Q:  How do I find an acupuncturist who specialises in chronic pain (resulting from a car accident - spine and shoulder injuries). The only treatment offered are morphine based pain killers, which is not very appealing as it impedes ability to work and drive.

A:The important point to make is that from our perspective all of our members are equally well equipped to treat chronic pain. The nature of Chinese medicine is that it treats the person, not the condition, and although as in your case the problems do not arise from within the system itself, the ability to maximise your system's ability to heal itself would in our view be an important factor in your recovery. All of our members are trained to the same high standard, and there are oly a very few areas of work where we are beginning to recognise that there may be scope for postgraduate training to underpin expert practice, such as paediatrics or obstetrics.

As far as chronic pain is concerned, there is a substantial amount of evidence that acupuncture can be beneficial in providing pain relief. This rests largely on the fact that acupuncture became more popular in the West research into its effects focussed on pain relief because the outcome measures were relatively easy to assess, both the chemical ones such as neurotransmitters and also the patient assessment of their own levels of pain. We have produced a factsheet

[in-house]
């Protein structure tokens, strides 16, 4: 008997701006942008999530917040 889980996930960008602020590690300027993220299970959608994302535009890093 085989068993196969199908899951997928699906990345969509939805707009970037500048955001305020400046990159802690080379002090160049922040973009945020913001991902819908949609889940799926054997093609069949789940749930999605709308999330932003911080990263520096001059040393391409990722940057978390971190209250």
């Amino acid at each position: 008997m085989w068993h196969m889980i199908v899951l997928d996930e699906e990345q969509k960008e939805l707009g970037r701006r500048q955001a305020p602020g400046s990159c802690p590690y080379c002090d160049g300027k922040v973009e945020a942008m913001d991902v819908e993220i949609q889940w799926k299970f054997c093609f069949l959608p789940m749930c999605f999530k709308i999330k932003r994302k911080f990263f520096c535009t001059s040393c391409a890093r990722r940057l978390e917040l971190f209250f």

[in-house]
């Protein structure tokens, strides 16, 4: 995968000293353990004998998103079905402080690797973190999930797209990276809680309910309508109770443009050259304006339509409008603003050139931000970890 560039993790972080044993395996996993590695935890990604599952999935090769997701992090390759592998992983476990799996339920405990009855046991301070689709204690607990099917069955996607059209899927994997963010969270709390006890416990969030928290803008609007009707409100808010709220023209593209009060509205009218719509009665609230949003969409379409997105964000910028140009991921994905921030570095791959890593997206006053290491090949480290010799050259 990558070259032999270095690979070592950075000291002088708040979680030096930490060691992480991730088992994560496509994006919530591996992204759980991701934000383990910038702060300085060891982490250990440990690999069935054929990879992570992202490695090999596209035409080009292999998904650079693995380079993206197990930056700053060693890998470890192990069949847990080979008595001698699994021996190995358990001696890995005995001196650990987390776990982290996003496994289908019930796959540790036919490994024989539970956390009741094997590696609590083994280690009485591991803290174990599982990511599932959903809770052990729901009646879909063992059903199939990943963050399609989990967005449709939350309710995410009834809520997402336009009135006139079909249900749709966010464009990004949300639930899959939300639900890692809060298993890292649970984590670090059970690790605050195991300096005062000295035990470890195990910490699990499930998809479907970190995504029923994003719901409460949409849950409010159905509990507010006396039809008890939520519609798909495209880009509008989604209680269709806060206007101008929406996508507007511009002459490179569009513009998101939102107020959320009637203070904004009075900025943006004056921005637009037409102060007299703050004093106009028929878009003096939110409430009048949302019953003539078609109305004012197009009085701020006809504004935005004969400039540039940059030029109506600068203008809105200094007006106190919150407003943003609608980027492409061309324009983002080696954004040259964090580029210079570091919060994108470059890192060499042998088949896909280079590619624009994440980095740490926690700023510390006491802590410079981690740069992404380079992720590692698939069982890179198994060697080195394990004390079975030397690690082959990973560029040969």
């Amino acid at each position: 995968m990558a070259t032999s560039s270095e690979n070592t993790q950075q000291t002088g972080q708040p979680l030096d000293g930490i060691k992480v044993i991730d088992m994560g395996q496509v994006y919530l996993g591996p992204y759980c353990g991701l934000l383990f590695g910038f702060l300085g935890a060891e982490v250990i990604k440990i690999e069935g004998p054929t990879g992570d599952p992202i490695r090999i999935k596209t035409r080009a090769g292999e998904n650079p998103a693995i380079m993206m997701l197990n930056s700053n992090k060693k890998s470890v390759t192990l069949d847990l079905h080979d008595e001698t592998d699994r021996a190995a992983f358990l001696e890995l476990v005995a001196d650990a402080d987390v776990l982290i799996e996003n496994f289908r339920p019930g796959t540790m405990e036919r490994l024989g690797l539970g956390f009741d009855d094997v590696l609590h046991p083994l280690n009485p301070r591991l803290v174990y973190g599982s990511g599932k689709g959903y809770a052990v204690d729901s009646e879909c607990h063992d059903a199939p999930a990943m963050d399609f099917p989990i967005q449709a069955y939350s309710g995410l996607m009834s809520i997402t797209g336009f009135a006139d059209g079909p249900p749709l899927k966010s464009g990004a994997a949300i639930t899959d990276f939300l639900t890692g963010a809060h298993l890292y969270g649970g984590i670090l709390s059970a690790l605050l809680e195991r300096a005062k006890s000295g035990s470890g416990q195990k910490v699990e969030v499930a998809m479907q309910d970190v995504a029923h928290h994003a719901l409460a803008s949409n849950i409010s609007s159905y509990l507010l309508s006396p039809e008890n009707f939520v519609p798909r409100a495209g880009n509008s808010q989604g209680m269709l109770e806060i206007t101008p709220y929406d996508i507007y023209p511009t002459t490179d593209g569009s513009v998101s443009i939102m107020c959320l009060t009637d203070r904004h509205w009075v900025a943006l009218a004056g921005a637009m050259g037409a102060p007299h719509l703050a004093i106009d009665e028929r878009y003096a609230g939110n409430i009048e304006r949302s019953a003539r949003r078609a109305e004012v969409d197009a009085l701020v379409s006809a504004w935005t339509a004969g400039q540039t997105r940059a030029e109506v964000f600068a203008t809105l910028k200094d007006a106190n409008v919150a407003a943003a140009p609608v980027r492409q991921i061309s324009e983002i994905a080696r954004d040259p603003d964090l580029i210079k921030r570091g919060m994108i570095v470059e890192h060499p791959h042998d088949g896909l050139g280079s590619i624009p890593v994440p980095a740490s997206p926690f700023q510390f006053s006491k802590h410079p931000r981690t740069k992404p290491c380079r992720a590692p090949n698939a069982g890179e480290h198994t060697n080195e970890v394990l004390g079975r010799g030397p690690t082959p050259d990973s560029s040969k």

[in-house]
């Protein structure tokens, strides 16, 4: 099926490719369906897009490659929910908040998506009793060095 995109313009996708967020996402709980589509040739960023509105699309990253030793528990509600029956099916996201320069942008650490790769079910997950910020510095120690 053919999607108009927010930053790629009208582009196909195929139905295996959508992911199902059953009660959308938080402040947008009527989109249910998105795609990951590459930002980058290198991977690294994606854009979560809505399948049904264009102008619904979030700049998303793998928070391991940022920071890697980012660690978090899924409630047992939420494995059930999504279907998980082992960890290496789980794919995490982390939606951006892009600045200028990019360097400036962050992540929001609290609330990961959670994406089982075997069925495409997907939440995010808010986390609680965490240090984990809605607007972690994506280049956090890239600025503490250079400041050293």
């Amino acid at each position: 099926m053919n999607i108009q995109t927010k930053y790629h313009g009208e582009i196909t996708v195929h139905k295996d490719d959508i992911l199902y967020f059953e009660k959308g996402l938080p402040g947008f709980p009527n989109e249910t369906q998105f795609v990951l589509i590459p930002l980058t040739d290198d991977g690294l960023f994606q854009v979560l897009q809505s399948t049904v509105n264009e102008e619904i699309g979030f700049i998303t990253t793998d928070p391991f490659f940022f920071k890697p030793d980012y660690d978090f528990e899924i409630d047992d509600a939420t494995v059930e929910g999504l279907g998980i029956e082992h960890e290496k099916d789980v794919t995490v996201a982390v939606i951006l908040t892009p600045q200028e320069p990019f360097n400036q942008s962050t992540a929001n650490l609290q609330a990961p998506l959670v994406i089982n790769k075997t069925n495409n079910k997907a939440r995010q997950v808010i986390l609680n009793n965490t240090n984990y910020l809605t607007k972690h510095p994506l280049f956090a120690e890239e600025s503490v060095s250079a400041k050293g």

which highlights some of this research, but while the experimental, i.e lab, results have been good, the more elaborate trials have been more equivocal. We believe that this owes a great deal to the trial designs, though; using formula treatments to achieve results is far removed from traditional practice.

However, as we said earlier, traditional acupuncture treats the person, not the condition, and this means that the best advice we can give you is to visit a BAcC member local to you to seek a brief face to face assessment of how they think treatment might be of benefit to you.

Our feeling about this is that acupuncture treatment will always bring you some relief from chronic pain. The only question is how much relief it provides and how sustainable the changes are. Although it might be positive boon to be pain free for a couple of days, if this is all that treatment can manage it is probably not financially sustainable, unless the patient has very deep pockets. BAcC members will always maintain a rolling review of chronic cases to ensure that their treatment remains focussed and that a treatment 'habit' doesn't lead people into expenditure beyond what they had intended or expected.